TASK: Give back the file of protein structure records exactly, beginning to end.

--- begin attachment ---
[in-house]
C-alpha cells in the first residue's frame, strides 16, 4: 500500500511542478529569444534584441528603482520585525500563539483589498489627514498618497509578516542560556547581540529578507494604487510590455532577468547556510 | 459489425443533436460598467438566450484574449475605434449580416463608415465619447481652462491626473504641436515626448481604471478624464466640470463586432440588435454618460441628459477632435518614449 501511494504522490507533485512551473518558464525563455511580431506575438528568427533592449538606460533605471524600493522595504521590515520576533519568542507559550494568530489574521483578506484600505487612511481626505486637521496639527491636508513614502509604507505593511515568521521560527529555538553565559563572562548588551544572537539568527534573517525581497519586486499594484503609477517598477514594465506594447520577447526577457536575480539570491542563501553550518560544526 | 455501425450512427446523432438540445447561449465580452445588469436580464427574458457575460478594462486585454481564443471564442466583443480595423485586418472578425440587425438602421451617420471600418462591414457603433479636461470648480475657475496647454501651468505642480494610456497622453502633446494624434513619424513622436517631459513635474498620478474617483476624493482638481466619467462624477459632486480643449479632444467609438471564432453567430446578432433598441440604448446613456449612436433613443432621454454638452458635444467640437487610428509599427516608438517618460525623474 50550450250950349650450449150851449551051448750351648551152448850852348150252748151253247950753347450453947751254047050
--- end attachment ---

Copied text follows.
[in-house]
C-alpha cells in the first residue's frame, strides 16, 4: 500500500511542478529569444534584441528603482520585525500563539483589498489627514498618497509578516542560556547581540529578507494604487510590455532577468547556510 | 459489425443533436460598467438566450484574449475605434449580416463608415465619447481652462491626473504641436515626448481604471478624464466640470463586432440588435454618460441628459477632435518614449 501511494504522490507533485512551473518558464525563455511580431506575438528568427533592449538606460533605471524600493522595504521590515520576533519568542507559550494568530489574521483578506484600505487612511481626505486637521496639527491636508513614502509604507505593511515568521521560527529555538553565559563572562548588551544572537539568527534573517525581497519586486499594484503609477517598477514594465506594447520577447526577457536575480539570491542563501553550518560544526 | 455501425450512427446523432438540445447561449465580452445588469436580464427574458457575460478594462486585454481564443471564442466583443480595423485586418472578425440587425438602421451617420471600418462591414457603433479636461470648480475657475496647454501651468505642480494610456497622453502633446494624434513619424513622436517631459513635474498620478474617483476624493482638481466619467462624477459632486480643449479632444467609438471564432453567430446578432433598441440604448446613456449612436433613443432621454454638452458635444467640437487610428509599427516608438517618460525623474 50550450250950349650450449150851449551051448750351648551152448850852348150252748151253247950753347450453947751254047050